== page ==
The Mette Affair
The state of South Dakota placed seven Lakota children into a non-Native foster home (a violation of the Indian Child Welfare Act) with a known child molester Richard Mette and his enabling wife Wendy Mette for tweleve years from 2001 to 2013. South Dakota’s Department of Social Services ignored multiple complaints of sexual and physical abuse only addressing the issue when, in October 2010, one of the children, covered in bruises, went to see his doctor who was compelled to report the abuse to the authorities. This is the story of state corruption and cover up coming before the safety of innocent children.
Reviewing the Facts: An Assessment of the Accuracy of NPR’s Native Foster Care: Lost Children, Shattered Families
Following NPR’s 2011 report Native Foster Care: Lost Children, Shattered Families, which reported on the state of Native foster care in South Dakota and purported significant violations of the Indian Child Welfare Act (ICWA) by the state’s Department of Social Services (DSS), six members of the United States House of Representatives asked then Assistant Secretary for the Bureau of Indian Affairs (BIA) Larry Echo Hawk to investigate the claims, report on their veracity, and outline what steps, if any, the Bureau of Indian Affairs (BIA) would take to rectify the situation.
Is South Dakota Over-Prescribing Drugs to Native American Foster Kids?: South Dakota ICWA Director’s Special Report
Although Laura Sullivan's NPR report did not deal directly with the issue of over - prescribing prescription drugs for Native foster children, research into NPR's allegations led to Lakota People's Law Project and the Coalition of Sioux Tribes for Children and Families uncovering this problem as well.
Sovereignty and Self-Governance in the Provision of Child and Family Services
This report considers the problems that have arisen for each tribe in South Dakota in the face of the state’s Department of Social Services and it provides a structural solution to the illegal taking of Native children. Washington state’s Port Gamble S’Klallam Tribe has already successfully implemented such a solution and has experienced many improvements (outlined within) by establishing and managing their own child and family service programs. By using Port Gamble S’Klallam as an example, each tribe in South Dakota can stop the cultural genocide that is occurring with the removal of their children.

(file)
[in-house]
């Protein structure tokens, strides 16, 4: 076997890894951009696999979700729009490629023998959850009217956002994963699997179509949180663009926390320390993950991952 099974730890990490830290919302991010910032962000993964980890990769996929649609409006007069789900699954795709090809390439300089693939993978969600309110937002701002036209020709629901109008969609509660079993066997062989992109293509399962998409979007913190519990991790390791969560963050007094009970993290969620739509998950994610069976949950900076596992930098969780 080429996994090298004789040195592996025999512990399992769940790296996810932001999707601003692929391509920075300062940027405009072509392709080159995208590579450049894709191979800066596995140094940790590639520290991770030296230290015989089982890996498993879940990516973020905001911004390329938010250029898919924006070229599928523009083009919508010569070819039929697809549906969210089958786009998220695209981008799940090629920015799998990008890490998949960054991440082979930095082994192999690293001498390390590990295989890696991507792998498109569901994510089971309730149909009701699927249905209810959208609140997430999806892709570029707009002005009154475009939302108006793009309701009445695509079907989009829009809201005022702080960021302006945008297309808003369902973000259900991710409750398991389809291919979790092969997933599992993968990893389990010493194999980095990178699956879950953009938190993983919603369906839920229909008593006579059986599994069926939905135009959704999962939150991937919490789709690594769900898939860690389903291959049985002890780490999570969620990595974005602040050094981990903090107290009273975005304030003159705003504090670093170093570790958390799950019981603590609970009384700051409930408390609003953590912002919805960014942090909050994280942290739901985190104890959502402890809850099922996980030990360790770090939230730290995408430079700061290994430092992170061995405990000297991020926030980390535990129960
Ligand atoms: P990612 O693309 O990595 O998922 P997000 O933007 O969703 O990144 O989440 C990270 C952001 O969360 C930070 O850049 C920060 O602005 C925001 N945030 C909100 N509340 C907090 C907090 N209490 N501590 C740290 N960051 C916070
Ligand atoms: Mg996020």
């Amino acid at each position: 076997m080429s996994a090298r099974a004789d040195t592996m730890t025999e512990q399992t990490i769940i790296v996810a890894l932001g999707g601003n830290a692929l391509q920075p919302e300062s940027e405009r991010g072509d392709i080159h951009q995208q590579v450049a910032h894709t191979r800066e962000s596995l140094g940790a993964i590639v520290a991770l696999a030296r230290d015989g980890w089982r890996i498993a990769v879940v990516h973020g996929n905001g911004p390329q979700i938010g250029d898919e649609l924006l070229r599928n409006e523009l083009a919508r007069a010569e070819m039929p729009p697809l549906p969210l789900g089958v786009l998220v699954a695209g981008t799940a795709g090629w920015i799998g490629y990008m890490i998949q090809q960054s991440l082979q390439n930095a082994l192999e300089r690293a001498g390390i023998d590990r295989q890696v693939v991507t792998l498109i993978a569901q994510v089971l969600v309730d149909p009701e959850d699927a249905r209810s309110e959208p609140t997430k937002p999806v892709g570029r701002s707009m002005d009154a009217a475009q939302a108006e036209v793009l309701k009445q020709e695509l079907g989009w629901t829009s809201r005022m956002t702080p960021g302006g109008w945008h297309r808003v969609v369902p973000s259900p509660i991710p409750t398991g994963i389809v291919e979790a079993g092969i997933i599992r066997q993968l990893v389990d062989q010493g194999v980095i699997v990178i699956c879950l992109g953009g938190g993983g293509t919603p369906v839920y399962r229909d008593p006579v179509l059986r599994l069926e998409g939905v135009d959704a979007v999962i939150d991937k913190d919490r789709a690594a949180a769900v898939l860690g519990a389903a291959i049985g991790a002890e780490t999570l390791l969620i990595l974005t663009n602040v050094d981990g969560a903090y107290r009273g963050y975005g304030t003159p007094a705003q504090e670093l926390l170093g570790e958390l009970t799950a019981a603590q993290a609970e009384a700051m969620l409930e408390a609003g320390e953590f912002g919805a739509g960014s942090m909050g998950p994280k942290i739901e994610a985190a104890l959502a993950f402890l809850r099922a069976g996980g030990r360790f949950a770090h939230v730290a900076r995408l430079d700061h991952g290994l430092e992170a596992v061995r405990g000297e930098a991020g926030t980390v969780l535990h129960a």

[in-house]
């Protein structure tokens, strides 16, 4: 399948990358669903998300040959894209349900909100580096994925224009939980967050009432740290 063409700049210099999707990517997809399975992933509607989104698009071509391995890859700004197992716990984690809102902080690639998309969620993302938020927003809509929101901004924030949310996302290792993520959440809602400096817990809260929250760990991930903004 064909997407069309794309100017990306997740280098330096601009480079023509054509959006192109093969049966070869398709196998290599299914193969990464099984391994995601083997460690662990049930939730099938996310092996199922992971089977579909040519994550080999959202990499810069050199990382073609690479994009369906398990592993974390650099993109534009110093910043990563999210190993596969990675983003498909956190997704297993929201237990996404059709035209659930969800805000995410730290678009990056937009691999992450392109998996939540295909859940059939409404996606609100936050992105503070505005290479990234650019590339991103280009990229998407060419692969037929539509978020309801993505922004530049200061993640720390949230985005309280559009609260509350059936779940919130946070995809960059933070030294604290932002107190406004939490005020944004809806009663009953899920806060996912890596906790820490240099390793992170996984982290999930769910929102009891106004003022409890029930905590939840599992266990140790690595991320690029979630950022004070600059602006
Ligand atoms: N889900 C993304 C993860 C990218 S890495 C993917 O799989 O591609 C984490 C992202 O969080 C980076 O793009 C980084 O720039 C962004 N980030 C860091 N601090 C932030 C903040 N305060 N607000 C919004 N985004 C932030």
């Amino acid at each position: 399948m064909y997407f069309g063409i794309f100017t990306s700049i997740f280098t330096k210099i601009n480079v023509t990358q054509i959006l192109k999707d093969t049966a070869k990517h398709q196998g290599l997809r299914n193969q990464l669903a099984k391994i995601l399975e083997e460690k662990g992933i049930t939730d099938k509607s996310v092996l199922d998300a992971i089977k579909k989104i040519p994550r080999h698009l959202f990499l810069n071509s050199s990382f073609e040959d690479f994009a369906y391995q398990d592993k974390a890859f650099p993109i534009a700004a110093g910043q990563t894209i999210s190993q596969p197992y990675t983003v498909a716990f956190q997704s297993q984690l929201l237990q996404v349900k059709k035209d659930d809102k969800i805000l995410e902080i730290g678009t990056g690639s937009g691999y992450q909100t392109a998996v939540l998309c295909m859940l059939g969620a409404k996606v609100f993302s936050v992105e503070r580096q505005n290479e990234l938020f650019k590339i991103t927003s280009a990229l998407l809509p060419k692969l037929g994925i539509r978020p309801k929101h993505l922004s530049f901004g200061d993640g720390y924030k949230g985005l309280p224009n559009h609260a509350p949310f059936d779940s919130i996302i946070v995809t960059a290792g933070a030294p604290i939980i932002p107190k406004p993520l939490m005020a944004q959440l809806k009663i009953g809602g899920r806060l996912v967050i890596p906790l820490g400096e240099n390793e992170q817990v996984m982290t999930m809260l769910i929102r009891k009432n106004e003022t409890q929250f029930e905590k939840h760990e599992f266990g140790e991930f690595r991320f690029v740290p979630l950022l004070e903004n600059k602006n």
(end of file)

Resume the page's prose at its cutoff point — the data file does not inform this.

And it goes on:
California Ohlone Offer Welcome and Support to Lakota and Child Rescue Project at Historic Meeting
On July 5, 2012, at Resurrection Church in Aptos, California, Ohlone leader Ann Marie Sayers welcomed Lakota activist and grandmother Madonna Thunder Hawk in a historic meeting that marked the first time a Pacific coastal tribe has welcomed the first nations of the Great Plains. The meeting represented an initial step by Native people to build national coalitions on human rights issues. Sayers pledged her support to efforts led by Thunder Hawk and other Lakota grandmothers who are working with the Lakota People's Law Project (LPLP) to find and regain custody of their grandchildren, who have been illegally taken from their families and communities by the South Dakota Department of Social Services (DSS).
Lakota People's Law Project Challenges New York Times "Poverty's Poster Child" Op-Ed by Nicholas Kristof
The Lakota People's Law Project states that Mr. Kristof has completely overlooked South Dakota's systematic abduction of Lakota children from their families, continuing the 150-year policy of destroying the Lakota People's family and societal structures. This omission is more puzzling considering NPR's Peabody Award-winning three-part expose of the South Dakota foster care system in October 2011, by Laura Sullivan.
How South Dakota is Punishing Native Child Welfare Advocates and Protecting Child Abusers — The Mette Case
On May 1, The Aberdeen News of South Dakota reported that former Assistant State Attorney Brandon Taliaferro and Court Appointed Child Advocate Shirley Schwab were being charged with witness tampering and subornation of perjury by South Dakota Attorney General Martin Jackley. According to Lakota People’s Law Project (LPLP) investigators, the charges against Mr. Taliaferro and Ms. Schwab were filed because of their repeated attempts to protect and enforce the rights of four young Native American girls, who were involuntarily removed from their Lakota mother by DSS officials and placed with Richard and Gwendolyn Mette. Mr. Taliaferro conducted a professional investigation and concluded that Richard Mette had repeatedly sexually molested the two older girls, while Gwendolyn Mette threatened to punish the children if they told authorities. Repeated reports of Richard and Gwendolyn Mette’s conduct were conveyed to DSS officials. However, the DSS steadfastly refused to undertake any investigation of the Mettes.